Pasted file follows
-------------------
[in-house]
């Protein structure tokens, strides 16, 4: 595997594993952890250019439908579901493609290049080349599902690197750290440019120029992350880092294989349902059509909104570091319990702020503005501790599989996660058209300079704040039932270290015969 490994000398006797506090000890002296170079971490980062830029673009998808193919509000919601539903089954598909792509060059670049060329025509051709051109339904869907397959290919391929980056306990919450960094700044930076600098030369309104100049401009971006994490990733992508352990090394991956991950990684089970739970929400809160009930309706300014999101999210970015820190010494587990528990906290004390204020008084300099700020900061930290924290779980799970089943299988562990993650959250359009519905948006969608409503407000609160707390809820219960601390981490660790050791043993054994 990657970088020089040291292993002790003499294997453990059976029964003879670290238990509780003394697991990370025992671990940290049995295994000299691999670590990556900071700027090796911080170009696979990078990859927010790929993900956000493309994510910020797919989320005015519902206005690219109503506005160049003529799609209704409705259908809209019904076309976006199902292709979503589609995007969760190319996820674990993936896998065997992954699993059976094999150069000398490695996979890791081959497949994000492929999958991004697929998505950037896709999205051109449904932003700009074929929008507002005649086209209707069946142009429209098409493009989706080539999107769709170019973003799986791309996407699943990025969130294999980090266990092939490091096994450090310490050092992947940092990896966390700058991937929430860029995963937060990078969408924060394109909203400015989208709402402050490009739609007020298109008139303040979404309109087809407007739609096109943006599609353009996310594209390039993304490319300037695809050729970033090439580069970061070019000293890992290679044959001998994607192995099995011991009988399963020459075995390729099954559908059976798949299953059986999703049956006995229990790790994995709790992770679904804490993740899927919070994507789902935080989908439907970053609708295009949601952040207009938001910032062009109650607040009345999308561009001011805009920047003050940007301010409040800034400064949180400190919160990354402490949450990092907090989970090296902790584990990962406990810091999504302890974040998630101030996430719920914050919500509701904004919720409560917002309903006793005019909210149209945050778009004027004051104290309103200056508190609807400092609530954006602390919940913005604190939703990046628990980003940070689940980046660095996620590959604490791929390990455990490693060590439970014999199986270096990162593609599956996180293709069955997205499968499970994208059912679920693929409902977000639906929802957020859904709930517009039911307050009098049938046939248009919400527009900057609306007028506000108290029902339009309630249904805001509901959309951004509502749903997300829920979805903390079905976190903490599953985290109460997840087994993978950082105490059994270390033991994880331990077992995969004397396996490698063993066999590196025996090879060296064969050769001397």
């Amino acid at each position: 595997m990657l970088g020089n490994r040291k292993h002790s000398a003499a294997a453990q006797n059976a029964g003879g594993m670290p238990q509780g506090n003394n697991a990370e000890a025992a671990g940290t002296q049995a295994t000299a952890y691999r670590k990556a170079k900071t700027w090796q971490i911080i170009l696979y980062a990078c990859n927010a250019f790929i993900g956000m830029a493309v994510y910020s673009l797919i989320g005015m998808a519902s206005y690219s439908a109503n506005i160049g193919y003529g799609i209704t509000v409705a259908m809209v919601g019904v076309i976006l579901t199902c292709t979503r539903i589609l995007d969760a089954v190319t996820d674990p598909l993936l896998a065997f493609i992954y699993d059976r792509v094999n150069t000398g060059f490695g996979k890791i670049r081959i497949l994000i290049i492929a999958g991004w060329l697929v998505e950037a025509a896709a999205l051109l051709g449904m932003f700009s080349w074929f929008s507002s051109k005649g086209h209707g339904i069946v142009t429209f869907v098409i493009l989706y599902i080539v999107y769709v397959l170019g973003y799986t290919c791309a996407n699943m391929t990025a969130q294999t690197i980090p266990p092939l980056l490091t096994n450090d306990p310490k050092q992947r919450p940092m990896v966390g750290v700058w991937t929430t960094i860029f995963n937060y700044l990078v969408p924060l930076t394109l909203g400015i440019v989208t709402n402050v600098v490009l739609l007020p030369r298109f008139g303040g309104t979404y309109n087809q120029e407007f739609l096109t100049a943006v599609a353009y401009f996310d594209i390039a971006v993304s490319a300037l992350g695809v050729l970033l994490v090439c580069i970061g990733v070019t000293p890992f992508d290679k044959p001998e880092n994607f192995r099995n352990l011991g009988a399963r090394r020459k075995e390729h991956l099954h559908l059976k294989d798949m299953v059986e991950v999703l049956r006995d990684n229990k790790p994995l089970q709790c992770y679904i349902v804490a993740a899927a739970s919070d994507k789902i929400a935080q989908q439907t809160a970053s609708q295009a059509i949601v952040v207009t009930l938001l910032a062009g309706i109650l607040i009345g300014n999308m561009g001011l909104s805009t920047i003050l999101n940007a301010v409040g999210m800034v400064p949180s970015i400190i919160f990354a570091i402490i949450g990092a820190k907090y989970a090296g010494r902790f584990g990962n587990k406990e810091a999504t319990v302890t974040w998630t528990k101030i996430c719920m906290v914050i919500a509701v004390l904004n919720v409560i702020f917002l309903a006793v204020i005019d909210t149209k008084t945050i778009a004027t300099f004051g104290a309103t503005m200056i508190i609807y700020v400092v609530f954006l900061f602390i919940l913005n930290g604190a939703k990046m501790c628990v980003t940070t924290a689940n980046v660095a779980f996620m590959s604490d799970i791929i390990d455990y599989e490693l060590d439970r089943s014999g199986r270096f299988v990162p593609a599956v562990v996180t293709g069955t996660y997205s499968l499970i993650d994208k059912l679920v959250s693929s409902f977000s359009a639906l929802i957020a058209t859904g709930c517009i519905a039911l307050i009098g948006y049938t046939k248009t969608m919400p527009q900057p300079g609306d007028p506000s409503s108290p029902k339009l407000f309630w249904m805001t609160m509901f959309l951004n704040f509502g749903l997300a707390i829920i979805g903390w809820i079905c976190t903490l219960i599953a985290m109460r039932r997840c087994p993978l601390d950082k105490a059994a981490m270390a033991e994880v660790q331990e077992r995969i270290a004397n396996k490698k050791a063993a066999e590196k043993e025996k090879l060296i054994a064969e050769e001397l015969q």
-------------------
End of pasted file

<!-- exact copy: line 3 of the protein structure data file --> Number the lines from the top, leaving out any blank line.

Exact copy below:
């Amino acid at each position: 595997m990657l970088g020089n490994r040291k292993h002790s000398a003499a294997a453990q006797n059976a029964g003879g594993m670290p238990q509780g506090n003394n697991a990370e000890a025992a671990g940290t002296q049995a295994t000299a952890y691999r670590k990556a170079k900071t700027w090796q971490i911080i170009l696979y980062a990078c990859n927010a250019f790929i993900g956000m830029a493309v994510y910020s673009l797919i989320g005015m998808a519902s206005y690219s439908a109503n506005i160049g193919y003529g799609i209704t509000v409705a259908m809209v919601g019904v076309i976006l579901t199902c292709t979503r539903i589609l995007d969760a089954v190319t996820d674990p598909l993936l896998a065997f493609i992954y699993d059976r792509v094999n150069t000398g060059f490695g996979k890791i670049r081959i497949l994000i290049i492929a999958g991004w060329l697929v998505e950037a025509a896709a999205l051109l051709g449904m932003f700009s080349w074929f929008s507002s051109k005649g086209h209707g339904i069946v142009t429209f869907v098409i493009l989706y599902i080539v999107y769709v397959l170019g973003y799986t290919c791309a996407n699943m391929t990025a969130q294999t690197i980090p266990p092939l980056l490091t096994n450090d306990p310490k050092q992947r919450p940092m990896v966390g750290v700058w991937t929430t960094i860029f995963n937060y700044l990078v969408p924060l930076t394109l909203g400015i440019v989208t709402n402050v600098v490009l739609l007020p030369r298109f008139g303040g309104t979404y309109n087809q120029e407007f739609l096109t100049a943006v599609a353009y401009f996310d594209i390039a971006v993304s490319a300037l992350g695809v050729l970033l994490v090439c580069i970061g990733v070019t000293p890992f992508d290679k044959p001998e880092n994607f192995r099995n352990l011991g009988a399963r090394r020459k075995e390729h991956l099954h559908l059976k294989d798949m299953v059986e991950v999703l049956r006995d990684n229990k790790p994995l089970q709790c992770y679904i349902v804490a993740a899927a739970s919070d994507k789902i929400a935080q989908q439907t809160a970053s609708q295009a059509i949601v952040v207009t009930l938001l910032a062009g309706i109650l607040i009345g300014n999308m561009g001011l909104s805009t920047i003050l999101n940007a301010v409040g999210m800034v400064p949180s970015i400190i919160f990354a570091i402490i949450g990092a820190k907090y989970a090296g010494r902790f584990g990962n587990k406990e810091a999504t319990v302890t974040w998630t528990k101030i996430c719920m906290v914050i919500a509701v004390l904004n919720v409560i702020f917002l309903a006793v204020i005019d909210t149209k008084t945050i778009a004027t300099f004051g104290a309103t503005m200056i508190i609807y700020v400092v609530f954006l900061f602390i919940l913005n930290g604190a939703k990046m501790c628990v980003t940070t924290a689940n980046v660095a779980f996620m590959s604490d799970i791929i390990d455990y599989e490693l060590d439970r089943s014999g199986r270096f299988v990162p593609a599956v562990v996180t293709g069955t996660y997205s499968l499970i993650d994208k059912l679920v959250s693929s409902f977000s359009a639906l929802i957020a058209t859904g709930c517009i519905a039911l307050i009098g948006y049938t046939k248009t969608m919400p527009q900057p300079g609306d007028p506000s409503s108290p029902k339009l407000f309630w249904m805001t609160m509901f959309l951004n704040f509502g749903l997300a707390i829920i979805g903390w809820i079905c976190t903490l219960i599953a985290m109460r039932r997840c087994p993978l601390d950082k105490a059994a981490m270390a033991e994880v660790q331990e077992r995969i270290a004397n396996k490698k050791a063993a066999e590196k043993e025996k090879l060296i054994a064969e050769e001397l015969q």